Actually the whole Deathrock scene is basically Goth-Punk, and at Deathrock events you are very likely to hear classic Punk and Goth music mixed together.
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Utini420
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« Reply #78 on: August 03, 2009, 05:26:49 pm »

A good friend of mine once said the only real difference between goths and punks was a preference for whine over beer....
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Honeythorn
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How unfortunate...


« Reply #79 on: August 03, 2009, 11:21:08 pm »


The entire thread subject is the biggest load of balls I've ever read in my life.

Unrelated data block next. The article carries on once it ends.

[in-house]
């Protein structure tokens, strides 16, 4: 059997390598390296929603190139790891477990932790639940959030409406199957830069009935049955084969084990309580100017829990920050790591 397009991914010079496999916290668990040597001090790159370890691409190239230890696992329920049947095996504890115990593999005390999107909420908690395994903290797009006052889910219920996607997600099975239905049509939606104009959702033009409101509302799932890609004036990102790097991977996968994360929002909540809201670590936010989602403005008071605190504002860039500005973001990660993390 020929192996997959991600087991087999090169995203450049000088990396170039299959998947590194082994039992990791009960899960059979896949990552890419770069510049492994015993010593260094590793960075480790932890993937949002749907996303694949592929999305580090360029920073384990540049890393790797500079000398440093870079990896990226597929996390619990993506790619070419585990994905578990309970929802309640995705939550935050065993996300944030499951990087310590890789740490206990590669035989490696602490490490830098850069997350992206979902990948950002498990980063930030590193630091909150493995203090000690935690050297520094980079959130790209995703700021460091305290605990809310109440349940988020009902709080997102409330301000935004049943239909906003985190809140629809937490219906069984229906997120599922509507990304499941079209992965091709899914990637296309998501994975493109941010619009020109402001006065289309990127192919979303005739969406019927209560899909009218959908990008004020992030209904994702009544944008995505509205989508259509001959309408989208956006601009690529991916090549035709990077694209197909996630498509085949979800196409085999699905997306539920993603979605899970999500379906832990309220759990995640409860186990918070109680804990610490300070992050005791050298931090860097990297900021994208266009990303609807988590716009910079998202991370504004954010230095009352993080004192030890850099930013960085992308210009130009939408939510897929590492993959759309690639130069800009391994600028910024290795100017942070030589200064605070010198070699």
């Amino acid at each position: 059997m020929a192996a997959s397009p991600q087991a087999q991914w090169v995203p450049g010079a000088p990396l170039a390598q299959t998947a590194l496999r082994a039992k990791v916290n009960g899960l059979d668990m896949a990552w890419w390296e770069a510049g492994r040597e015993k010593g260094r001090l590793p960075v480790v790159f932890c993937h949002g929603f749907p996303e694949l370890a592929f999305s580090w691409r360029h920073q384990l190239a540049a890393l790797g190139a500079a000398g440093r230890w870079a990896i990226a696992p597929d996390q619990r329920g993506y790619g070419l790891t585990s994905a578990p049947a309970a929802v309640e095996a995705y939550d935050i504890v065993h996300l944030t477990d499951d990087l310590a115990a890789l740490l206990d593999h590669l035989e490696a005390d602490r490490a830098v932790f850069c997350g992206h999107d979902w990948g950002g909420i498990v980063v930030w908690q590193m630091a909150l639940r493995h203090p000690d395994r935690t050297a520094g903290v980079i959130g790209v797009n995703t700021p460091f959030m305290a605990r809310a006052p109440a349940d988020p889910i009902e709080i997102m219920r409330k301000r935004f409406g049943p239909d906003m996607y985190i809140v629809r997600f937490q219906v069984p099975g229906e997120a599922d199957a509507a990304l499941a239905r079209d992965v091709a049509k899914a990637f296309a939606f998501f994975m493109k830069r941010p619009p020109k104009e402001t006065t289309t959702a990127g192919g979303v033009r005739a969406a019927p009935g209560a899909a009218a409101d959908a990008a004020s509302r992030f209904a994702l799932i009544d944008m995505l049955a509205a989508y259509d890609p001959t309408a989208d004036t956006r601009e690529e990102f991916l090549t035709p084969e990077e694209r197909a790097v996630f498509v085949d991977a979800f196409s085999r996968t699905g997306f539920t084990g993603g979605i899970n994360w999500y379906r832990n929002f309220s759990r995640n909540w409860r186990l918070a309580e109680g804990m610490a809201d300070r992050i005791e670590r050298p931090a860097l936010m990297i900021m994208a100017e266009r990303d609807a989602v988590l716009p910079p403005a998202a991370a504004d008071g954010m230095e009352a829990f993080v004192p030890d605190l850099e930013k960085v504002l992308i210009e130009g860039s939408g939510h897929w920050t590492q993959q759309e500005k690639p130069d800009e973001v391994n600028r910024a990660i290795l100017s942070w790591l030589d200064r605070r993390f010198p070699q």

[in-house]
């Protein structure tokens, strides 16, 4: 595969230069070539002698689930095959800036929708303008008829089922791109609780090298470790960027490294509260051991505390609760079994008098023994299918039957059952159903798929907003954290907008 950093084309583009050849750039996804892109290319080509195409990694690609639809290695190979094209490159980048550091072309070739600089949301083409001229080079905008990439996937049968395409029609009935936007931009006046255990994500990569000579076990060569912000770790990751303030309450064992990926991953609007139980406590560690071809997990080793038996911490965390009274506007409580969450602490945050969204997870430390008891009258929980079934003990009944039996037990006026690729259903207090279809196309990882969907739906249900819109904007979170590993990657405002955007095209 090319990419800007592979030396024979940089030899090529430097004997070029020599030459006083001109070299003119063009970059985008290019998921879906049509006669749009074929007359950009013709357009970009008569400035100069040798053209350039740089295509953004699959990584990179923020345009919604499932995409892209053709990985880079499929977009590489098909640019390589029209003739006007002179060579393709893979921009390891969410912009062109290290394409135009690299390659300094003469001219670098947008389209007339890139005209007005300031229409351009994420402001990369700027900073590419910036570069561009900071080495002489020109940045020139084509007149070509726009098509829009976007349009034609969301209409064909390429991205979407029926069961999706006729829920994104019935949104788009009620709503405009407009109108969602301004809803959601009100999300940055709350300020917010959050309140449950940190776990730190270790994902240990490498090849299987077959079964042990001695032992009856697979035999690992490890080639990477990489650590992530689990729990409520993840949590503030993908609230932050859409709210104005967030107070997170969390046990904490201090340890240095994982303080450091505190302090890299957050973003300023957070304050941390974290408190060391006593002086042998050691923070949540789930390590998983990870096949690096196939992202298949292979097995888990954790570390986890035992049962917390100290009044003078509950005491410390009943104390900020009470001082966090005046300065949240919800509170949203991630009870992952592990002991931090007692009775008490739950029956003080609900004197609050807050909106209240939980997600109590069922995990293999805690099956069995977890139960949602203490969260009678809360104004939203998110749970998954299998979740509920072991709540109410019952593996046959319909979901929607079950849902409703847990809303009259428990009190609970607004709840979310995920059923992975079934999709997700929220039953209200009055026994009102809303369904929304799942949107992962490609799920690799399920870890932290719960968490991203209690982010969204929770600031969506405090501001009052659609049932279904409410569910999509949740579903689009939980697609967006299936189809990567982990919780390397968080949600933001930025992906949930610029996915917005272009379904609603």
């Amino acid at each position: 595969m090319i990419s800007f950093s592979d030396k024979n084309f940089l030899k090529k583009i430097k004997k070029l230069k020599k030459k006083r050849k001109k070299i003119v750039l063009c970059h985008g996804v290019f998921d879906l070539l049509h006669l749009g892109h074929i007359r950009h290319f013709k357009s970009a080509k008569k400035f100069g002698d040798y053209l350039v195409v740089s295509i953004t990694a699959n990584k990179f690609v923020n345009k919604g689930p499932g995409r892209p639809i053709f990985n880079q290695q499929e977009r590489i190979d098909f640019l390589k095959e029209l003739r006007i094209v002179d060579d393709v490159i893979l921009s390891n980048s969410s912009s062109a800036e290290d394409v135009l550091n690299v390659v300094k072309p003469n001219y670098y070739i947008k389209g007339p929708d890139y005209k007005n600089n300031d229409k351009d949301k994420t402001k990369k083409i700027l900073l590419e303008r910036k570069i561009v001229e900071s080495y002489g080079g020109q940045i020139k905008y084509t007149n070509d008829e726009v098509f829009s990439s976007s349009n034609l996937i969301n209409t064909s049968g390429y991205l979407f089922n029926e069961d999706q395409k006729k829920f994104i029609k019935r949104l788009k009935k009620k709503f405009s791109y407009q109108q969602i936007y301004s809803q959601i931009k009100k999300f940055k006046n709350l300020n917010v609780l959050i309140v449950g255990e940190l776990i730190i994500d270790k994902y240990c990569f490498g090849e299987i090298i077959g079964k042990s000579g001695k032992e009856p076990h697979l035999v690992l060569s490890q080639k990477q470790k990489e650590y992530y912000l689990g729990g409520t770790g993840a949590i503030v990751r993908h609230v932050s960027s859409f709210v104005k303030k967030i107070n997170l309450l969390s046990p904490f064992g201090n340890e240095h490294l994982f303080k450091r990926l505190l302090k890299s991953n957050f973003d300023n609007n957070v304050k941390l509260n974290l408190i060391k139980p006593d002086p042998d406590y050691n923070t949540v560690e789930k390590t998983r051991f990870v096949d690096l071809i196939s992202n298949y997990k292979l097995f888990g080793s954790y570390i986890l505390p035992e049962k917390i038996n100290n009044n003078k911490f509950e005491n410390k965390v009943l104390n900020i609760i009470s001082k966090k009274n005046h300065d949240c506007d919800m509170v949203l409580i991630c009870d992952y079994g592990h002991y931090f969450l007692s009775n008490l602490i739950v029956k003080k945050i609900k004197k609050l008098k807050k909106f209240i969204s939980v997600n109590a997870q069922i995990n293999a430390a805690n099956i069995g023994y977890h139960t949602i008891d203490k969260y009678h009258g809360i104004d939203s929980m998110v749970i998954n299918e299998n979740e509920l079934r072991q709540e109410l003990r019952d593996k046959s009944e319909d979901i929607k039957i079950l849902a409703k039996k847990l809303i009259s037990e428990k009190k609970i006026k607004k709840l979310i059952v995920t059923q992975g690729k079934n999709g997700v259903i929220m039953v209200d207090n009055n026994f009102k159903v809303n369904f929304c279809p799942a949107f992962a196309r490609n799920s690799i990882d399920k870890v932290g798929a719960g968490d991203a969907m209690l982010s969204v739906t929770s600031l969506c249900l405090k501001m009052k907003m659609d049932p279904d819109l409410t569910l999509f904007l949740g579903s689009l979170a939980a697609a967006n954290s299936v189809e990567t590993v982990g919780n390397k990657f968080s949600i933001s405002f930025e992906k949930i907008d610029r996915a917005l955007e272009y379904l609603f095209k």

I am a goth, I am also a steampunk, along with many other things, I am NOT middle class. I live and grew up on a council estate, was badly educated and only have qualifications for minumum wage jobs. I can still manage to put a reasonably steamy outfit together, I can do the same with goth clothing . You do NOT need money and a university degree to do this.

 I really hate this kind of elitism. It's a bloody disgrace and horrifically offputting and disheartening  Angry Angry Angry Angry .
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Josh of Vernian Process
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« Reply #80 on: August 03, 2009, 11:23:13 pm »


The entire thread subject is the biggest load of balls I've ever read in my life.